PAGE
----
Giovanni GABRIELI (1544/47-1612)
Vox Domini super aquas Jordanis a 10 C64 (1615) [5:52]
In ecclesiis a 14 C78 (1615) [7:25]
Canzon primi toni a 10 C176 (1597) [3:15]
O Jesu mi dulcissima a 8 C24 (1597) [5:07]
Omnes gentes plaudite manibus a 16 C52 (1597) [4:01]
O Jesu mi dulcissima a 8 C56 (1615) [6:21]
Kyrie a 5/8/12 C71-73 (1615) [6:43]
Maria virgo a 10 C35 (1597) [4:56]
Magnificata 12 C75 (1615) [5:38]
Litaniæ Beatæ Mariæ Virginis a 8 C63 (1615) [12:10]
Exultet iam angelica turba a 17 C131 [4:41]
Ex Cathedra; His Majestys Sagbutts and Cornetts
Concerto Palatino/Jeffrey Skidmore
rec. All Hallows Church, Gospel Oak, London, 27-29 May 2012. DDD.
Latin texts and English translations included
HYPERION CDA67957 [66:16]
Issued in late 2012, this disc celebrated several anniversaries. Primarily it marked the 400th anniversary of the death of Giovanni Gabrieli. However, in 2012 both of the participating instrumental ensembles passed important milestones; His Majestys Sagbutts and Cornetts and Concerto Palatino were respectively 30 and 25 years old. This occasioned an invitation from Jeffrey Skidmore for these two ensembles of cornett and sackbutt players to join a hand- picked group of ten singers from the Ex Cathedra Consort in recording a tribute to Gabrieli.
The programme features pieces taken from his two published sets of Sacrae symphoniae, the first of which was published in 1597 while the second was issued posthumously in 1615.The one exception is Exultet iam angelica turba. A fourteen-part version of this piece was included in the 1615 volume but what is recorded here is a version that adds a fourth choir - three extra parts - and which exists only in a manuscript, which is to be found in Kassel, Germany.
Expertly recorded by producer Adrian Peacock and engineer David Hinitt, this disc is a feast for the ears. Jeffrey Skidmore and his excellent musicians bring Gabrieli’s music vividly to life. As you might expect there’s plenty of sonorous grandeur in pieces such as the grand, celebratory Omnes gentes plaudite manibus with its opulent vocal parts and majestic brass writing.However, quite a lot of the music is more intimate in scale, reflecting, no doubt, the fact that the prime audience for the musicians in St. Mark’s would have been seated in the chancel, around which most of the musicians were grouped, as John Wenham points out in his admirable notes. A good example of this intimacy is provided by the 1597 setting of O Jesu mi dulcissima, a devotional piece which is essentially simple and devout in tone. The music, which is slow in tempo, is very restrained, as are the dynamics. Skidmore and his singers give a beautiful rendition of it, the singing poised and refined. Gabrieli returned subsequently to the same text and another setting was included in the 1615 Sacrae symphoniae. We’re offered a chance to compare the two versions. Although in the later setting the music is, once again, slow and devotional in tone it’s noticeable that the vocal lines are more elaborate and include quite a bit of decoration. In places, too, the music is somewhat more ‘public’ in style, mainly at the words “in cælo fulgentem” (“resplendent in heaven”) and for the concluding line, “ut veneremur cælites” (“that we may worship you as citizens of heaven”).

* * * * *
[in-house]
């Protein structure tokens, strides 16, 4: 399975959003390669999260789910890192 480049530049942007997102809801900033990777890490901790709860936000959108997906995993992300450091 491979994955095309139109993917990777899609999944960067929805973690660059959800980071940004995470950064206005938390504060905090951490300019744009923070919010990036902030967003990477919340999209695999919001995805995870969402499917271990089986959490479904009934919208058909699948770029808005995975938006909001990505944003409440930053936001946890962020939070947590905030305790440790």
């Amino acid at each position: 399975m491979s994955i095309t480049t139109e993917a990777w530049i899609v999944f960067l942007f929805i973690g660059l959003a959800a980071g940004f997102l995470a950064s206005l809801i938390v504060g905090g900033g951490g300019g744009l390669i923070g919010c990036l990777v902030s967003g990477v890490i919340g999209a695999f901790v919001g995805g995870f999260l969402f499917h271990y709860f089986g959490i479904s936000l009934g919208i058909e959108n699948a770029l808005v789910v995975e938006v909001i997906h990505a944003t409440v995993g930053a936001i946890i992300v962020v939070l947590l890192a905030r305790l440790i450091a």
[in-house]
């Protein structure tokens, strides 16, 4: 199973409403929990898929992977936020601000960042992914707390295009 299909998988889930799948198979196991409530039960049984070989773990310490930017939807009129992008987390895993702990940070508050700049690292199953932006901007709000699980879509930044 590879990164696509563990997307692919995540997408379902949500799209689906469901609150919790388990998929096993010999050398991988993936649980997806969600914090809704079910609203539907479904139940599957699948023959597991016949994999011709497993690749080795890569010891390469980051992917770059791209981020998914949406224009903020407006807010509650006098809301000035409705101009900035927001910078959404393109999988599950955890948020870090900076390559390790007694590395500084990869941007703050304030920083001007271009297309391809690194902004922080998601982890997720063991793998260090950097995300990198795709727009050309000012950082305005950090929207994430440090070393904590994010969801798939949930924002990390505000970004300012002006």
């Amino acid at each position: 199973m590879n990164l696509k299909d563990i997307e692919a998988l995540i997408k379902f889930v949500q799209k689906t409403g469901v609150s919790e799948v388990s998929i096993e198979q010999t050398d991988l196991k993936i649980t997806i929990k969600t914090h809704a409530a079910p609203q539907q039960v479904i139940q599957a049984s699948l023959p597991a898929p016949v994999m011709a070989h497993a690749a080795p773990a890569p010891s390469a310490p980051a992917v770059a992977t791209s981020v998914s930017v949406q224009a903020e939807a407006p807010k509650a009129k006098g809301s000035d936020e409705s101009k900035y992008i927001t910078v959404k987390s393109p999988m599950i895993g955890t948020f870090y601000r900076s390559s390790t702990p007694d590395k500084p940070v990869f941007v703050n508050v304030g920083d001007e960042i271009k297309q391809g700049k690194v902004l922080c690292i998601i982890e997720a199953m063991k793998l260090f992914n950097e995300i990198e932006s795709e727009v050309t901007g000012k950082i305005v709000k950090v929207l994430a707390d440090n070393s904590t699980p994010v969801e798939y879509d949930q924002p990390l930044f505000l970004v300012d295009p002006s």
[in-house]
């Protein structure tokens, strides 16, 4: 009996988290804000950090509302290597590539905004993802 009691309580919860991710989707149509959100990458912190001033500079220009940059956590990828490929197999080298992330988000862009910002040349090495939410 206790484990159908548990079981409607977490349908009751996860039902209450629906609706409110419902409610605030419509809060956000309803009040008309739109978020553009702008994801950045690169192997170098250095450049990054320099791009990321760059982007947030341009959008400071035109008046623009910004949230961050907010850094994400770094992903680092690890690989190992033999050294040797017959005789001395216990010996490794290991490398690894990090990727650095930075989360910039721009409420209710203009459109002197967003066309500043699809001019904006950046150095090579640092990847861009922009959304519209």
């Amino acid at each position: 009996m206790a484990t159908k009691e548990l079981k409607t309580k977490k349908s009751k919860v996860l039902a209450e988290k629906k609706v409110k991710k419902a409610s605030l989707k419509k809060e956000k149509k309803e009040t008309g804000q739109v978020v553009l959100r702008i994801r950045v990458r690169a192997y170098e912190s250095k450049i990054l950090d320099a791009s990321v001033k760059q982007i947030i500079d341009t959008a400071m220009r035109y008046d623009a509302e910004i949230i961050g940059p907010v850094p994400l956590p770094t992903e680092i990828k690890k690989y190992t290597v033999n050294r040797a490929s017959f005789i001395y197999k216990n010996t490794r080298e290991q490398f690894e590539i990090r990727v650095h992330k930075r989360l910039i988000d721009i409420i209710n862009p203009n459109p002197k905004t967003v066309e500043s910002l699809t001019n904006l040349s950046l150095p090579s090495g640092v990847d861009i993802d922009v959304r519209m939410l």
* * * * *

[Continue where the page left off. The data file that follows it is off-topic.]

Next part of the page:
The programme opens in great style with Vox Domini super aquas Jordanis. This piece is in honour of St. John the Baptist and is grand and dignified for the most part though the music for ‘Alleluia’ at the end is nimble and exuberant. Impressive also is In ecclesiis in which the music becomes increasingly elaborate, richly scored in up to fourteen parts. Here, as elsewhere, there’s some excellent solo singing to admire.
I enjoyed greatly the performance of the Magnificat. This is joyful music - hence the predominance of triple time. The textures are frequently varied and the doxology at the end is wonderfully sonorous. The singers and players give a splendid account of it. To round things off we hear Exultet iam angelica turba, a piece for the Easter Vigil liturgy. This is extrovert music, excitingly performed. There’s a good deal of flamboyant writing for the vocal soloists - two tenors and a baritone - and though the full scoring extends to no less than seventeen parts most of the singers are held back for the exuberant Alleluias at the close.
This is a splendid set of performances. The singing is consistently animated and expert while the instrumental contributions are equally fine. Skidmore and his splendid, committed performers, helped by the engineers, realise the spaciousness of Gabrieli’s music to really good effect. They’re equally successful whether the music is subdued and prayerful or uninhibitedly extrovert. One hears often the label “the splendours of Venice”. Well, those splendours are compellingly revealed here.
See also review by Brian Wilson
A feast for the ears. Gabrieli’s music brought vividly to life.
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